Monday, January 13, 2014

Leveraged ETFs in 2013, where is your decay now?

Many people think that leveraged etfs in the long term underperform their benchmarks. This is true for choppy markets, but not in the case of trending conditions, either up or down. Leverage only has effect on the most likely outcome, not on the expected outcome. For more background please read this post.

2013 has been a very good year for stocks, which trended up for most of the year. Let's see what would happen if we shorted some of the leveraged etfs exactly a year ago and hedged them with their benchmark. 
Knowing the leveraged etf behavior  I would expect that leveraged etfs outperformed their benchmark, so the strategy that would try to profit from the decay would lose money.

I will be considering these pairs:

SPY 2 SSO -1 
SPY -2 SDS -1
QQQ 2 QLD -1
QQQ -2 QID -1
IYF -2 SKF -1

Each leveraged etf is held short (-1 $) and hedged with an 1x etf. Notice that to hedge an inverse etf a negative position is held in the 1x etf.

Here is one example: SPY vs SSO. 
Once we normalize the prices to 100$ at the beginning of the backtest period (250 days) it is apparent that  the 2x etf outperforms 1x etf.

 Now the results of  the backtest on the pairs above:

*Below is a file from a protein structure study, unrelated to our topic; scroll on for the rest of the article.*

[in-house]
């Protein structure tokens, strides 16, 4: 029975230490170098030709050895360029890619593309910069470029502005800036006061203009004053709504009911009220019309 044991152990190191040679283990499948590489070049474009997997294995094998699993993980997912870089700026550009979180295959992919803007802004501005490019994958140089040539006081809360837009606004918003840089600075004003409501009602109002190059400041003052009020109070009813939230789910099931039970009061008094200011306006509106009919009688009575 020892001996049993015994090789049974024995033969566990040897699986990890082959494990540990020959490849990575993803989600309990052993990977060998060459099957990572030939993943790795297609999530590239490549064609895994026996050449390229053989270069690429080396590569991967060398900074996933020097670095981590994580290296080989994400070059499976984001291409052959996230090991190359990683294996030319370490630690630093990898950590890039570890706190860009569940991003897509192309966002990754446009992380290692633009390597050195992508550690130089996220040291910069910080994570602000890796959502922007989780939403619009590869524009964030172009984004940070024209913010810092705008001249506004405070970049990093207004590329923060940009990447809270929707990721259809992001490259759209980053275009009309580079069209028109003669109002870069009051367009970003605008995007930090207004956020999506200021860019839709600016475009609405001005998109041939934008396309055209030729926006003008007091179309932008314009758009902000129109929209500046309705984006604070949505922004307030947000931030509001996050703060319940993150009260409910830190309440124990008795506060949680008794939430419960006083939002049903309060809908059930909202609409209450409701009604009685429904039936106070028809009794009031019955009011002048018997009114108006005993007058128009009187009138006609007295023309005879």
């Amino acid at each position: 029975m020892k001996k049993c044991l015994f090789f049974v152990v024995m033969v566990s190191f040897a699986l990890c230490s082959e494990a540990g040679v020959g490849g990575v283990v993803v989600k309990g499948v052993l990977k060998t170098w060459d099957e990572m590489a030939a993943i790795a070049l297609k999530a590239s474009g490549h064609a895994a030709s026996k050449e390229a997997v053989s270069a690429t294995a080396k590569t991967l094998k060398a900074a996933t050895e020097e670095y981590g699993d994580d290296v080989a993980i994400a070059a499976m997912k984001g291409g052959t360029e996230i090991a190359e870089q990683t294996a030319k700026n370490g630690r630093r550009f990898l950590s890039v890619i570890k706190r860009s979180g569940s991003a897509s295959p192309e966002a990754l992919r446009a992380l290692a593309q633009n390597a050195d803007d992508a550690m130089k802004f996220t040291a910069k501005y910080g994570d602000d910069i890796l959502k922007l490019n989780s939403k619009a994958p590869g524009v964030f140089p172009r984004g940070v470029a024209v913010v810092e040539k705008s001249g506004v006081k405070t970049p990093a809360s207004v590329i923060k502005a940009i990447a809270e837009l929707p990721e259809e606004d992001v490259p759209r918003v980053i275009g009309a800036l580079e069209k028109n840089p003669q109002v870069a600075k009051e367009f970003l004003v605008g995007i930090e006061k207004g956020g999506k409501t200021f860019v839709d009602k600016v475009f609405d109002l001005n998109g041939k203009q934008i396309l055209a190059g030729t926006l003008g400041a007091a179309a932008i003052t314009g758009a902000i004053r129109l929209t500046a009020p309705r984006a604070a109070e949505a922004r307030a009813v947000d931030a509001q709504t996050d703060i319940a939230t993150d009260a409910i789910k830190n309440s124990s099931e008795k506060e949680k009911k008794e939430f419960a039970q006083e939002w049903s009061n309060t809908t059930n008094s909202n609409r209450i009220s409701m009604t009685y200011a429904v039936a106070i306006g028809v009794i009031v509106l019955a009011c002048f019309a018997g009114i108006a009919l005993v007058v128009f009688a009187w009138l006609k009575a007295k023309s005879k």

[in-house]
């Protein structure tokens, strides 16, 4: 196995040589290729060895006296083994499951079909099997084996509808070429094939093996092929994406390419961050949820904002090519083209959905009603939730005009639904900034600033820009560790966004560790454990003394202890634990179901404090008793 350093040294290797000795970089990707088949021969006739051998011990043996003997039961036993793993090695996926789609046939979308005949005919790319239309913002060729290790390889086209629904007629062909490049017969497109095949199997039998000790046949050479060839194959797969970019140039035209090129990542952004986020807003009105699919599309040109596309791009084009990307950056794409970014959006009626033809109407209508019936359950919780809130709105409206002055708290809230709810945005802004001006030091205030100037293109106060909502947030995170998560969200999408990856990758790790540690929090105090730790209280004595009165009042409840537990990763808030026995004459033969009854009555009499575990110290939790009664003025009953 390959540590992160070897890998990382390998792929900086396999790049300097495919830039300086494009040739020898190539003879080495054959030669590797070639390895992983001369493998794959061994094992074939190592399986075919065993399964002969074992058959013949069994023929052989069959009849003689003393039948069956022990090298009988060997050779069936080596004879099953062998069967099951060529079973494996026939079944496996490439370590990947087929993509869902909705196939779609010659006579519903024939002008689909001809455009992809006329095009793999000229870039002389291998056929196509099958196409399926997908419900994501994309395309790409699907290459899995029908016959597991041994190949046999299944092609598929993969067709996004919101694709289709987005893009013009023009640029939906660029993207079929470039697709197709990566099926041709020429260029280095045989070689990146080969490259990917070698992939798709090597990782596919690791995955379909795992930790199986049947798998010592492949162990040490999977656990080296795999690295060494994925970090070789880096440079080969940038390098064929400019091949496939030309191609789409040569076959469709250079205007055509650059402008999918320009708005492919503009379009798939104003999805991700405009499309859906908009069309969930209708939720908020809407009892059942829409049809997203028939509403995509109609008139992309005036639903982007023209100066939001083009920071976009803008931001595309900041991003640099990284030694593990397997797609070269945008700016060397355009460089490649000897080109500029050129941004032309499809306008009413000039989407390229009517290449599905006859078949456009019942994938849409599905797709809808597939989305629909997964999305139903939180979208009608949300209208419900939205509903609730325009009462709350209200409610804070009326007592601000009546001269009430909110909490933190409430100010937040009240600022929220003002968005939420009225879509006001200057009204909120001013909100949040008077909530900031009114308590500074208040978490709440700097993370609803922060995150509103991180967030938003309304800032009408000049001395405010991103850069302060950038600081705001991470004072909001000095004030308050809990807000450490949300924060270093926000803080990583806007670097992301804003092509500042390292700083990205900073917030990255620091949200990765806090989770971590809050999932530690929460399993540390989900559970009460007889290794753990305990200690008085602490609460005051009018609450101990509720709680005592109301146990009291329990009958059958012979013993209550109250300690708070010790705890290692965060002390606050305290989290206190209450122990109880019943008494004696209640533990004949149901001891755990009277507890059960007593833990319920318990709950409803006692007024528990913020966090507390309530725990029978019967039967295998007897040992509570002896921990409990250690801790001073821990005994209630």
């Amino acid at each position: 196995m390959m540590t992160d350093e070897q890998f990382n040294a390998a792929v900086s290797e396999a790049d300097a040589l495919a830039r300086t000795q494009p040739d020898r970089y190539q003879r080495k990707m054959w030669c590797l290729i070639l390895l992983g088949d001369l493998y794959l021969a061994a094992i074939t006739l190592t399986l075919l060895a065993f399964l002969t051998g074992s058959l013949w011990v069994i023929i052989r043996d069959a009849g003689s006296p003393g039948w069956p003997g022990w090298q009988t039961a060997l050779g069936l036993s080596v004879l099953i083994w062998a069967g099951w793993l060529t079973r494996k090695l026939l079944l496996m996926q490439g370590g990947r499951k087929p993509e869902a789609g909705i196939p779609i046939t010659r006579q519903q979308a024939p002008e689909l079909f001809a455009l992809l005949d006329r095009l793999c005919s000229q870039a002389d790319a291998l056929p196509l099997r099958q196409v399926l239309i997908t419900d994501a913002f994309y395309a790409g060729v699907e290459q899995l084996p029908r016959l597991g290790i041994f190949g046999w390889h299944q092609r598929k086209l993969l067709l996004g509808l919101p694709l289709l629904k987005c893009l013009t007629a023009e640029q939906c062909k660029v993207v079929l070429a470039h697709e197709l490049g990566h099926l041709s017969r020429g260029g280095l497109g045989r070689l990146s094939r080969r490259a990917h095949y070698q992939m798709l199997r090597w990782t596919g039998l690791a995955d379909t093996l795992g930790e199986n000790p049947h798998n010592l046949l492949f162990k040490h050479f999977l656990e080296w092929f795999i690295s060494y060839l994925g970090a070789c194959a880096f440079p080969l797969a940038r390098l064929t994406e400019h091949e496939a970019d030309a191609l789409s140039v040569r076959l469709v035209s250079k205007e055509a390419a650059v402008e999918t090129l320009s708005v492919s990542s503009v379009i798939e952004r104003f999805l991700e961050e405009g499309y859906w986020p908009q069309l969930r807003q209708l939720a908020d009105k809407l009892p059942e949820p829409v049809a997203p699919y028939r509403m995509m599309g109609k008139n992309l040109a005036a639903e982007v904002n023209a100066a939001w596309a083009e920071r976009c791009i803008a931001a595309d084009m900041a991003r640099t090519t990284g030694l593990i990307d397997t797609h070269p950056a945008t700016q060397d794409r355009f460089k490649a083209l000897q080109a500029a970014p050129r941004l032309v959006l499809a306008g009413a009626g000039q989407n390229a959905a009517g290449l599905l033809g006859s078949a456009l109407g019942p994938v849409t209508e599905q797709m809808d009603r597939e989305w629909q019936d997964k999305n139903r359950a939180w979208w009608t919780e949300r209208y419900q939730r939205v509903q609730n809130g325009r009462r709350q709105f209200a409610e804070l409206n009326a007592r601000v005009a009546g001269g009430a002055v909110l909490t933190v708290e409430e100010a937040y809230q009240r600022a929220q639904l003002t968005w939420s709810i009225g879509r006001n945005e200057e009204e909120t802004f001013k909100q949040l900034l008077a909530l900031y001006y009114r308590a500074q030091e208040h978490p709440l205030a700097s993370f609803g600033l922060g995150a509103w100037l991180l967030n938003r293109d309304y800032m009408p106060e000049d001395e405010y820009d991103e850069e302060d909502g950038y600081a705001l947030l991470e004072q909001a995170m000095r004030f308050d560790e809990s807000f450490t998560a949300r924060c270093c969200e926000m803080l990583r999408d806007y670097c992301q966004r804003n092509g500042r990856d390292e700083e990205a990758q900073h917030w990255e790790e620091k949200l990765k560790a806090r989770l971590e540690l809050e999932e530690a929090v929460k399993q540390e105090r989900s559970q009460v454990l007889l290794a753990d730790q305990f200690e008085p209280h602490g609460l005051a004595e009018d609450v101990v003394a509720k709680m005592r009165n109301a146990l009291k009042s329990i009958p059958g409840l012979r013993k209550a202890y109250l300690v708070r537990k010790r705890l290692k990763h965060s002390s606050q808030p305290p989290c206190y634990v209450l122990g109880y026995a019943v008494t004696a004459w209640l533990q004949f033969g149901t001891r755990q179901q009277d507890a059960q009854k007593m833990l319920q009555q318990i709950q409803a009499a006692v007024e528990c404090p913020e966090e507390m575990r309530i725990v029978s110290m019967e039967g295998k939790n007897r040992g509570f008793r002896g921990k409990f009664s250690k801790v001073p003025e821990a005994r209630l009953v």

All the 2x etfs (including inverse) have outperformed their benchmark over the course of 2013. According to expectations, the strategy exploiting 'beta decay' would not be profitable.

I would think that playing leveraged etfs against their unleveraged counterpart does not provide any edge, unless you know the market conditions beforehand (trending or range-bound).  But if you do know the coming market regime, there are much easier ways to profit from it. Unfortunately, nobody has yet been really succesful at predicting the market regime at even the very short term.

Full source code of the calculations is available for the subscribers of the Trading With Python course. Notebook #307


  1. What about time decay? Isnt all of them based on Options and as such inherit their decaying property. Say if you look at QID vs S&P100 on 3/30/2007 S&P100=1772.36 and QID=53.71 but on 2/22/2008 where S&P100 almost same at 1773.44 we can see that QID=51.26. For me it clearly indicates time decay

  2. As you said it, the strategy cannot work in a trending market - not without rebalancing. (Very soon the leveraged etfs start "running away from you" and open up a directional market bet). Would your results be different if you rebalanced every week/month?

    1. Yes the results would be different. Frequent rebalancing would apply significant transaction costs, removing any alpha if there was any.

  3. I suspect it wouldn't be al that much, given that you rebalance only the "gap" - provided you use cheap brokers like IB. What's your email - I'll send you my workings (it's something I've been investigating for European indices)

    1. My email is on the right sidebar uner 'you can reach me at...'